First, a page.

Back to the un-PC well for a final(?) time
The Story So Far...
While the second season let the Reality TV conceit slip away at times, the third season may as well have been another series all together. In fact, of the 14 episodes in this set, only two relate to reality shows, while one episode devotes its entire runtime to a parody of an old Saturday morning cartoon. This disappointing void is partially filled by exploring the world of cartoons, and being as filthy and twisted as possible. Bits and pieces of story find nooks and crannies to hide, like the gelatin of this Jell-O mold of a season. On the plus side, the stories aren't your usual sitcom tales, with plots about getting stranded in a mall parking spot, seeking revenge for a gang rape and abusing your younger self via a nipple-ring radio.
It's amazing to see the freedom the series' creators get to enjoy in crafting these episodes, especially in the uncensored versions available on the DVDs. Considering we live in a post-Imus, post-humor era, that "Drawn Together" can wallow in a kiddie pool of non-stop jokes about race, sexuality and creed is nothing shy of incredible and points out the show's biggest strength, which is the moral leniency afforded cartoon characters (though Br'er Rabbit and Bugs Bunny would argue it doesn't always help.) The animated Captain Hero can make a lot more gay jokes than Tom Welling ever could in a pair of tights, while Foxxy Love is the most in-your-face example of black stereotypes since the birth of gangsta rap.
Perhaps it's the sheer quantity of tasteless gags, whether it be racist statements by Princess Clara, gay jokes from Xandir or the frequent presence of male genitalia (made more present by the DVDs' uncensored nature), that makes them tolerable. If in the middle of your run of the mill cartoon, you sudden had a character pull out a masturbation machine, it would be utterly shocking. Here, it's like the air the show breathes, so when the series really goes for broke, it results in gags that mixpedophilia, bestiality , necrophilia and several other sexual tastes that could land a real person in jail. That it even exists gives us hope that the PC thugs haven't won yet.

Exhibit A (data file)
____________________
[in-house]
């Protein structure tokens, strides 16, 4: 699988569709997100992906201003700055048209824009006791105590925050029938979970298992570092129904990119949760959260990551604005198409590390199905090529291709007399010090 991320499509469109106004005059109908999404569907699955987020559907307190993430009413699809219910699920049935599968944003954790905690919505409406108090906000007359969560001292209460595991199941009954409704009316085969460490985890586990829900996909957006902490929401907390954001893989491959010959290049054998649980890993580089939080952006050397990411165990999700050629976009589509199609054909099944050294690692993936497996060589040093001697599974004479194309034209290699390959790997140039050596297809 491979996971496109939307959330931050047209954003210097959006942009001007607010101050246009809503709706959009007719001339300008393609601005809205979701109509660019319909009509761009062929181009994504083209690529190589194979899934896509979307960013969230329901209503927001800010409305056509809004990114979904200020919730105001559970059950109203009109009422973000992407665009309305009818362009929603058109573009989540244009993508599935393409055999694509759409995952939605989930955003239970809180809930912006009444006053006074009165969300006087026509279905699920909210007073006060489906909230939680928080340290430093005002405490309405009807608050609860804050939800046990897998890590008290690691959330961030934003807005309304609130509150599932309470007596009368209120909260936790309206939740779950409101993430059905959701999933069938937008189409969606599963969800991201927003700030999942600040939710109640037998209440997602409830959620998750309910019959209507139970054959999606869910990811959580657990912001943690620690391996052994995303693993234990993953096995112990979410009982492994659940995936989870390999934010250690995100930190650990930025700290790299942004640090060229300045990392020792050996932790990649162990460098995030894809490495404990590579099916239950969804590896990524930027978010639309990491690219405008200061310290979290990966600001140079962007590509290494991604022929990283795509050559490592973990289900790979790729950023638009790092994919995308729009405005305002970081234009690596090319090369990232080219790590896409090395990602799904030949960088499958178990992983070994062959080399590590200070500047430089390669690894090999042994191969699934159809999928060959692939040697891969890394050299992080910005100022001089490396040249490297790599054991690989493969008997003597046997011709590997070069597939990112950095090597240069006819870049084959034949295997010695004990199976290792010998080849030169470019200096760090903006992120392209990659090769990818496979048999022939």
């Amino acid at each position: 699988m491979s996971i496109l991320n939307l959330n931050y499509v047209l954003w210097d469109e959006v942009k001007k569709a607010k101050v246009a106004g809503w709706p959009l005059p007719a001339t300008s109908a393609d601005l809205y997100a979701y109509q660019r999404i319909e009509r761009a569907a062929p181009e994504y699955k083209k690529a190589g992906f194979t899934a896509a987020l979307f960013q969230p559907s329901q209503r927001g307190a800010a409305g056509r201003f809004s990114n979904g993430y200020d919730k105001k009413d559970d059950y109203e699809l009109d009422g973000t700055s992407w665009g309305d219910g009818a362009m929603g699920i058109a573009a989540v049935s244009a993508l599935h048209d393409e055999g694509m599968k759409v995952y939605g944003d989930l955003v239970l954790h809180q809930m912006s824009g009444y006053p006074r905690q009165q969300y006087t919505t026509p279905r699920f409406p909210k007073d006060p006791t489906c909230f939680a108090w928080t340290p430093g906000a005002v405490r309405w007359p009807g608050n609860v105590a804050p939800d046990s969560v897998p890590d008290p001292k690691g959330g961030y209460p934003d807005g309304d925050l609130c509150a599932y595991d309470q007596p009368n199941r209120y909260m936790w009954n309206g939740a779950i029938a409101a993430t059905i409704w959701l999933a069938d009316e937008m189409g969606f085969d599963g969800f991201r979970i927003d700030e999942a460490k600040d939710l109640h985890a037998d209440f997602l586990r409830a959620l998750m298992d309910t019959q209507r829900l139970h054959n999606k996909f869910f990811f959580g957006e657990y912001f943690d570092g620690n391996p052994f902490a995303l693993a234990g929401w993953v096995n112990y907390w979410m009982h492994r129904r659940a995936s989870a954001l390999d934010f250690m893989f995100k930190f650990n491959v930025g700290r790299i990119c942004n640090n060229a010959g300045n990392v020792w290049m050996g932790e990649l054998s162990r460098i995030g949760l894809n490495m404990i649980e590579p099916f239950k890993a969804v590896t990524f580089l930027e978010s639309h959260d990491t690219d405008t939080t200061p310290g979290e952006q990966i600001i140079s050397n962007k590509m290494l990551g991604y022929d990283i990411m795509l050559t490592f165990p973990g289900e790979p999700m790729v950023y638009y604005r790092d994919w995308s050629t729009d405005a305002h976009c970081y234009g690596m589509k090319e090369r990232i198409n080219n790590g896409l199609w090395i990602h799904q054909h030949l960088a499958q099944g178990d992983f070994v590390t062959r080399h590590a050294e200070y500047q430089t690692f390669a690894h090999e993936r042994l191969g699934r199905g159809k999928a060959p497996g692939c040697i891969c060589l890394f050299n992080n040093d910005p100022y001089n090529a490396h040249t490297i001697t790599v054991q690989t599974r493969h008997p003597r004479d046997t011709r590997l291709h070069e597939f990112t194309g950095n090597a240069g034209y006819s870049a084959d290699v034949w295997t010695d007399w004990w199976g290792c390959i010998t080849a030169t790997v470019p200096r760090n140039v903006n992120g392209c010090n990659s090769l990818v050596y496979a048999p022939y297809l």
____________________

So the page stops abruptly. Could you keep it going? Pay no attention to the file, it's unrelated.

The over-the-top filth is not the reason for watching "Drawn Together" though. When it is inspired, the use of cartoon archetypes and various parodies can be ingenious, like the extended Boogie Nights segment in "Breakfast Food Killers," or the Fat Albert theme in "Foxxy and the Gang Bang." It's these moments that made the show so entertaining in the first two seasons, but they were less apparent this time around. Maybe it was right time to get out of the "Drawn Together" business. But that remains to be seen, if the commentaries are to be believed.
Like the previous sets, the third-season discs are packaged in a pair of clear ThinPak cases, with two-sided covers that provide a synopsis for each episode. Unlike the previous releases, there's nothing impressive about the slipcase the ThinPak's come in, and the packaging has no indication about music replacement.
It's a standard cable comedy presentation when it comes to the audio for this series, and the Dolby Digital 2.0 tracks deliver the dialogue, sound effects and notable musical numbers well, without distortion. The mix is right down the middle, without much in terns of obvious separation between the channels.
Greeks and Freaks - composer Evan Schletter, writer/co-producer Jordan Young, writers/executive producers Matt Silverstein and Dave Jeser, and writers Elijah Aron and Reed Agnew
Making a return from the Season Two discs is Karaoke Sing-A-Long, which offers up six short songs from the series, in Karaoke mode (with on-screen lyrics) or in Sing-Along Mode. Once again, I can't imagine a situation that would require someone to sing "Face the Balls," but if you find yourself faced with the challenge, here's the help you need, complete with a bouncing scrotal sack (or penis pump, or whatever other inappropriate icon used) to help you keep the beat.
The extras conclude with a collection of promos used to promote the show on Comedy Central during the three seasons the show was on, a pair of Comedy Central Quickies (from "South Park" and "The Sarah Silverman Show") and some DVD previews.
The Bottom Line